The necessity of a correct national identity document goes beyond healthcare. The High Court of Botswana explains that “the national identity document plays a pivotal role in every Motswana’s daily life, as it links him or her with any service they require from various institutions. Most activities in the country require every Motswana to produce their identity document, for identification purposes of receiving services.”

According to the Legal Gender Recognition in Botswana report, this effectively means that transgender, whose gender identity and expression is likely to be different from the sex assigned to them at birth and from what is recorded on their identity document, cannot access services without risk of denial or discrimination, or accusations of fraud.

In this context, gays and lesbians advocacy group LEGABIBO has called on government through the Department of Civil and National Registration to urgently implement the High Court rulings on gender marker changes. As stated by the High Court in the ND vs Attorney General of Botswana judgement, identity cards (Omang) play an important role in the life of every Motswana. Refusal and or delay to issue a Motswana with an Omang is denying them to live a complete and full-filing life with dignity and violates their privacy and freedom of expression.

The judgement clarified that persons can change their gender marker as per the National Registrations Act, so changing the gender marker is legally possible. There is no need for a court order. It further said the person’s gender is self-identified, there is no need to consult medical doctors.

LEGABIBO also called on government to develop regulations that specify administrative procedure to change one’s gender marker, and observing self-determination process. Further, the group looks out for government to ensure members of the transgender community are engaged in the development of regulations.

“We call on this Department of Civil and National Registration to ensure that the gender marker change under the National Registration Act is aligned to the Births and Deaths Registry Act to avoid court order.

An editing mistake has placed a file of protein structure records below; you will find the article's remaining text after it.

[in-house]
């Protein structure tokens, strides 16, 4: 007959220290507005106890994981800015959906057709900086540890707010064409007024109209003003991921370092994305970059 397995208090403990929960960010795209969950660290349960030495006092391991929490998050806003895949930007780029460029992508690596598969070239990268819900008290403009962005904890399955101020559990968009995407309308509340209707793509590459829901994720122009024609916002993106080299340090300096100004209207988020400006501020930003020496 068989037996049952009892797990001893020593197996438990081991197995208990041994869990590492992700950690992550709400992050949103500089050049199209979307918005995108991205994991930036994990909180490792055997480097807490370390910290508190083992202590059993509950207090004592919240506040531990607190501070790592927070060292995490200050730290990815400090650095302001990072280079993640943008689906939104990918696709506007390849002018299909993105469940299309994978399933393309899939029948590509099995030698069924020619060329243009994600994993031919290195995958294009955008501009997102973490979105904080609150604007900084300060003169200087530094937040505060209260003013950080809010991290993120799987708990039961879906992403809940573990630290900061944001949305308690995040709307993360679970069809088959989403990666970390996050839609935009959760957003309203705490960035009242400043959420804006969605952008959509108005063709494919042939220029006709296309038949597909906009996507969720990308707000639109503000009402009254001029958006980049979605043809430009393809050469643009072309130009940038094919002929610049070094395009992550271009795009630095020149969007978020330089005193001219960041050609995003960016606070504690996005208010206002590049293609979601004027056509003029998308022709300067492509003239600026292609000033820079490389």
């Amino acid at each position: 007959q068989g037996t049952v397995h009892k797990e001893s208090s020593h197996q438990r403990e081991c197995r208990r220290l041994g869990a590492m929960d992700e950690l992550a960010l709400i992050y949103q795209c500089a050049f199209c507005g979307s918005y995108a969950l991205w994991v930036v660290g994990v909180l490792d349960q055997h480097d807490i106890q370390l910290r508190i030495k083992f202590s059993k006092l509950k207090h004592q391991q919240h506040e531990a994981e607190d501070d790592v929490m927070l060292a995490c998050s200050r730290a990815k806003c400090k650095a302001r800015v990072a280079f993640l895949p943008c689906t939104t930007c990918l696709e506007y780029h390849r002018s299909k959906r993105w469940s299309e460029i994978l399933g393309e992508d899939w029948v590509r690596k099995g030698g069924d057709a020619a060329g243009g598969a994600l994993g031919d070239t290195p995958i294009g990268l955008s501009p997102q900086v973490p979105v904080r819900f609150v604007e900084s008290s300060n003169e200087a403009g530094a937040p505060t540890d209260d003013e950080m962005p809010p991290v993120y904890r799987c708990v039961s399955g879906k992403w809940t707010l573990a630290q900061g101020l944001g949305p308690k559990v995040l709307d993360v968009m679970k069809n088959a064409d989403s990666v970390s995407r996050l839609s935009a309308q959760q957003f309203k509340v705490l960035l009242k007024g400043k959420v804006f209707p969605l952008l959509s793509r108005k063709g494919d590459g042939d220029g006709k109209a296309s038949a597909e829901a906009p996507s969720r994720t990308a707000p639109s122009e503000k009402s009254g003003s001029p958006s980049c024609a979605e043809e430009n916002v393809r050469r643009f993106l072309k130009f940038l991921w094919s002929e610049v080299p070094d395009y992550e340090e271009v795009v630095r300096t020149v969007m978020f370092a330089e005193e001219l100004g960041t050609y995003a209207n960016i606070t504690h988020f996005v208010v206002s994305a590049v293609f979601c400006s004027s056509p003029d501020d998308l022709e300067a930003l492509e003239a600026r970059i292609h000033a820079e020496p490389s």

Meanwhile, a gay man in Lobatse, Moabi Mokenke was recently viciously killed after being sexually violated in the streets of Peleng, shockingly by his neighbourhood folks. The youthful lad, likely to be 29-years old, met his fate on his way home, from the wearisome Di a Bowa taverns situated in the much populated township of Peleng Central.

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Khato Civils fights back, dares detractors

23rd November 2020
Khato-civil

CEO of Khato Civils Mongezi Mnyani has come out of the silence and is going all way guns blazing against the company’s adversaries who he said are hell-bent on tarnishing his company’s image and “hard-earned good name”

Speaking to WeekendPost from South Africa, Mnyani said it is now time for him to speak out or act against his detractors. Khato Civils has done several projects across Africa. Khato Civils, a construction company and its affiliate engineering company, South Zambezi have executed a number of world class projects in South Africa, Malawi and now recently here in Botswana.

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UDC petitioners turn to Saleshando

23rd November 2020
Dumelang Saleshando

About ten (10) Umbrella for Democratic Change (UDC) parliamentary candidates who lost the 2019 general election and petitioned results this week met with UDC Vice President, Dumelang Saleshando to discuss the way forward concerning the quandary that is the legal fees put before them by Botswana Democratic Party (BDP) lawyers.

For a while now, UDC petitioners who are facing the wrath of quizzical sheriffs have demanded audience with UDC National Executive Committee (NEC) but in vain. However after the long wait for a tete-a-tete with the UDC, the petitioners met with Saleshando accompanied by other NEC members including Dr. Kesitegile Gobotswang, Reverend Mpho Dibeela and Dennis Alexander.